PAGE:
- Medical groups and independent practice associations (IPAs) - these are not directly regulated but are regulated indirectly by the Knox-Keene plans with which they contract. The Department of Corporations has until recently provided limited licensure for medical groups to accept full capitation contracts.
California is probably unique in the nation for the evolution of medical groups and independent practice associations (IPAs) which assume financial risk from HMOs. However California experienced the financial collapse of two large physician-practice-management companies in 1998. FPA and MedPartners had been among the first groups to obtain limited licenses when the Department began regulating provider risk arrangements in 1996. (Bodenheimer, 1998; Brewster, Jackson and Lesser, 2000).
In response, the legislature passed AB215 in 1999 which prohibits (from 1 January 2000 until 1 January 2002) the issue of limited licenses. It also prohibits any licensed HMO on and after 1 January 2000 from contracting with any person for the assumption of financial risk with respect to certain health care services and any other forms of global capitation (Schauffler and Brown, 2000: p112).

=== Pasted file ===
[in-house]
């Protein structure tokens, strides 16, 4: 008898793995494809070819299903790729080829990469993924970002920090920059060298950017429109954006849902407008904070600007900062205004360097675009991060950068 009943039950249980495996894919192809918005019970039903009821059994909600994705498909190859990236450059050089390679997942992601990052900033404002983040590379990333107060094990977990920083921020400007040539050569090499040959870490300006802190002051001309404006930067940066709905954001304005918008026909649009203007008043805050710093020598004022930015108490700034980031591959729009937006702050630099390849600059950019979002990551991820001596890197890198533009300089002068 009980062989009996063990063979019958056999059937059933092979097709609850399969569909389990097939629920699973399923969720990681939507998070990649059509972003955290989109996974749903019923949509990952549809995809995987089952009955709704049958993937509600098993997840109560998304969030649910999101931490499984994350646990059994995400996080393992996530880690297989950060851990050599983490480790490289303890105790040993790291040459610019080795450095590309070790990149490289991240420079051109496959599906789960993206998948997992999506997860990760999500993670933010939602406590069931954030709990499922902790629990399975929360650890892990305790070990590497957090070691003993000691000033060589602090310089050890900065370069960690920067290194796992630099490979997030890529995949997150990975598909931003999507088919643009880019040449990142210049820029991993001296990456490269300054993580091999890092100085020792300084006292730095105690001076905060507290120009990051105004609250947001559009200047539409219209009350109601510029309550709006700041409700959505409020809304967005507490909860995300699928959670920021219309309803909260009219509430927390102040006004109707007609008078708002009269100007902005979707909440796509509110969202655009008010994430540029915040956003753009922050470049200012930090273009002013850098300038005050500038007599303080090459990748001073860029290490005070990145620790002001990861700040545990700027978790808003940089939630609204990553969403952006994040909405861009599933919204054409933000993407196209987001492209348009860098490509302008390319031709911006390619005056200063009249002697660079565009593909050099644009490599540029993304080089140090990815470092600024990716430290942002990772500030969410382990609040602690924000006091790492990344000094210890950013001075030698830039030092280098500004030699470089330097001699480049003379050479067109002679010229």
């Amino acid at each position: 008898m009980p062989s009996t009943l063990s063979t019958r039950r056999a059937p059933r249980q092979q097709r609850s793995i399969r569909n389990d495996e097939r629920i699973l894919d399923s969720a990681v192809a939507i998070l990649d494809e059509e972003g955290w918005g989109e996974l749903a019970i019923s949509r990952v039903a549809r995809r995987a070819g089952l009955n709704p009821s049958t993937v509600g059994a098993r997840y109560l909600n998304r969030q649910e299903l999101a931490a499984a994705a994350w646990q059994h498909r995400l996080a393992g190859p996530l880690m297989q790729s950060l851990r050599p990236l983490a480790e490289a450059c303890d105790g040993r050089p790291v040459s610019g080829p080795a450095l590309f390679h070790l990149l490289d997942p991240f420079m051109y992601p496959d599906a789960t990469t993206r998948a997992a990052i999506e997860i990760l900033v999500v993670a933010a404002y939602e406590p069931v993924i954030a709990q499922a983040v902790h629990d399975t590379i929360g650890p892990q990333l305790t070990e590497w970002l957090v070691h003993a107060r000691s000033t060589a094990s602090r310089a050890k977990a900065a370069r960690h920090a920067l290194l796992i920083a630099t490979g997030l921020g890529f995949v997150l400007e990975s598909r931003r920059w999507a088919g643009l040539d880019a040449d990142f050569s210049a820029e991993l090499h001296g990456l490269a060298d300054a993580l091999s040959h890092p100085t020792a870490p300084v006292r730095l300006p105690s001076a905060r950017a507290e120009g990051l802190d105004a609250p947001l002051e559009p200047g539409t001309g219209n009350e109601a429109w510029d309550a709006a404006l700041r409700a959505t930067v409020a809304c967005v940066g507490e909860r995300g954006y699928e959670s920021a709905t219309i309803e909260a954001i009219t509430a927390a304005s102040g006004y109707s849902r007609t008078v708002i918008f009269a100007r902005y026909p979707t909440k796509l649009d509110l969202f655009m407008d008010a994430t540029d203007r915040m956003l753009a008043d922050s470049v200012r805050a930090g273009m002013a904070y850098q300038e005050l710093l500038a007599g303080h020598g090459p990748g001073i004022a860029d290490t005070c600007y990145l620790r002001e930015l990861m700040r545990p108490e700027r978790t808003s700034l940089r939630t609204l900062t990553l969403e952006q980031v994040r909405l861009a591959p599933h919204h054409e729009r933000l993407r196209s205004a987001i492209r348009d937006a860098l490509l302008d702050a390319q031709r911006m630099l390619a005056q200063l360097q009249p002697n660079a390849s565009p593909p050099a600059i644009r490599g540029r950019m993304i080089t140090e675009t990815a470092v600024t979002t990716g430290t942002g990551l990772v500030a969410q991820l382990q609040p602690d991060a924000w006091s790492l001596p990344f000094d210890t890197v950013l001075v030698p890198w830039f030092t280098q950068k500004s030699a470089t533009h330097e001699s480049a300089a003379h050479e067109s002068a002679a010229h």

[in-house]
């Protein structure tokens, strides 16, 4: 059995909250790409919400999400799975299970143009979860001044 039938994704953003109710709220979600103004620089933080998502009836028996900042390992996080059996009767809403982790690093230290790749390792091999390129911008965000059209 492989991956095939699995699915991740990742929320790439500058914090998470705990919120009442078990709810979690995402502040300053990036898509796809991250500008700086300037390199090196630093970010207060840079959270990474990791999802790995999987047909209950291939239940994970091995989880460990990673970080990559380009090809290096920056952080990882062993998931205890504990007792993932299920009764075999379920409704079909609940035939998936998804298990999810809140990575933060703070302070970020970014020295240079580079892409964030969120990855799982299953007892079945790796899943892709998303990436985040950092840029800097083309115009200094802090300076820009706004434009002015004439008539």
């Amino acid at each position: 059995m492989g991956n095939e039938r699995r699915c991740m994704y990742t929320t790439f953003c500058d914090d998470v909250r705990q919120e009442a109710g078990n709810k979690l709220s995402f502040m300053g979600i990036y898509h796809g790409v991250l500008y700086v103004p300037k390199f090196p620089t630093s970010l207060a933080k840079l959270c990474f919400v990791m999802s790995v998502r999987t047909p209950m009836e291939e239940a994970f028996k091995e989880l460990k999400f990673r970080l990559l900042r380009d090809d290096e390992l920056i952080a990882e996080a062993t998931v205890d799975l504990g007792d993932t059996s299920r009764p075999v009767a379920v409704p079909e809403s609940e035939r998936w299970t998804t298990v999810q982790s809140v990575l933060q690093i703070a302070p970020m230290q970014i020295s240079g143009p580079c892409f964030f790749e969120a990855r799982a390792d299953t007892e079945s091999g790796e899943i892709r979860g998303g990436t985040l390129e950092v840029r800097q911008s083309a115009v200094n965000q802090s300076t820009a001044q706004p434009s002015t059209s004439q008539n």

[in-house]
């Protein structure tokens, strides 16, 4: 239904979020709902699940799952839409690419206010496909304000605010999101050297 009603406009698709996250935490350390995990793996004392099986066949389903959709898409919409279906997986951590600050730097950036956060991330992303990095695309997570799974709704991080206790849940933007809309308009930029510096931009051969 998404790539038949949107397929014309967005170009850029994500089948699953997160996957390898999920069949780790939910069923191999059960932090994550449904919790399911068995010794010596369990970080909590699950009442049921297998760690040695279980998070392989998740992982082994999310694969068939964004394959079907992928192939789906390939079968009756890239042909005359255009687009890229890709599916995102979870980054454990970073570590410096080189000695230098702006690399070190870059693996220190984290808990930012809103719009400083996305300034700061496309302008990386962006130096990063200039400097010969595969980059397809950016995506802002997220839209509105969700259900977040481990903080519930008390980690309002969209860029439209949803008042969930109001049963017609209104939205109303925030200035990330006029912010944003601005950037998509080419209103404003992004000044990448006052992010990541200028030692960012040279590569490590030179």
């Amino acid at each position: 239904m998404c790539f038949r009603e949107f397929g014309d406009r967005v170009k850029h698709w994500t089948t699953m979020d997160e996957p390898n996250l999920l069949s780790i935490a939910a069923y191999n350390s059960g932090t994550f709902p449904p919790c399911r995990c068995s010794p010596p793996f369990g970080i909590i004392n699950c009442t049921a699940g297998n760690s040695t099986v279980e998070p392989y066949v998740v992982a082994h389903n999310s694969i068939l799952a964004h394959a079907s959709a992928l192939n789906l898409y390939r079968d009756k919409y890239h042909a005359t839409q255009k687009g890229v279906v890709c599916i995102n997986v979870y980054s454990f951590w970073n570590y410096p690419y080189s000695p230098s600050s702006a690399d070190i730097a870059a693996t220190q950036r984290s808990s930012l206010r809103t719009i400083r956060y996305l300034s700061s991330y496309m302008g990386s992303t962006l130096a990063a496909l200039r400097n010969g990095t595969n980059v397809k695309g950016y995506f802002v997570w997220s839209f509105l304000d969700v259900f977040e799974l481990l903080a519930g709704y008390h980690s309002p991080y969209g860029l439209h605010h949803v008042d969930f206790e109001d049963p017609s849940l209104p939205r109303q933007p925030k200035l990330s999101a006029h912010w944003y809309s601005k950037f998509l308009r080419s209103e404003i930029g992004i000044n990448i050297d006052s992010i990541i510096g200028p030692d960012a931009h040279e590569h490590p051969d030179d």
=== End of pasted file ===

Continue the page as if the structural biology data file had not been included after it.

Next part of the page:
One future issue will be the extent to which regulation needs to focus below plan level, with common oversight of health payment and delivery functions. Currently the Department of Health Services licenses hospitals and undertakes Medicaid contracting. As Californian plans devolve more risk to providers, there will need to be greater co-ordination with other regulatory authorities.
Department of Managed Care
The new Department of Managed Care is intended to commence operation by no later than 1 July 2000. Daniel Zingale was appointed Director Designee in December 1999. One of the major changes in the recent legislation is the requirement under AB55 to establish an independent review system for resolving member complaints about health plans, effective 1 January 2001.
The Department will include an Office of Patient Advocate, replacing the existing Ombudsprogram in the Department of Corporations. This Office's role will include the compilation of annual quality of care report cards, development of educational material and the provision of advice to health plan members about complaints systems of both the Department and health plans.
Assembly Bill 78 (Section 38) also requires that the Director of the Department of Managed Care undertake a study, in conjunction with an Advisory Committee on Managed Care,
"to consider the feasibility and benefit of consolidating into the Department of Managed Care the regulation of other health insurers providing insurance through indemnity, preferred provider organization, and exclusive provider organization products, as well as through other managed care products regulated by the Department of Insurance",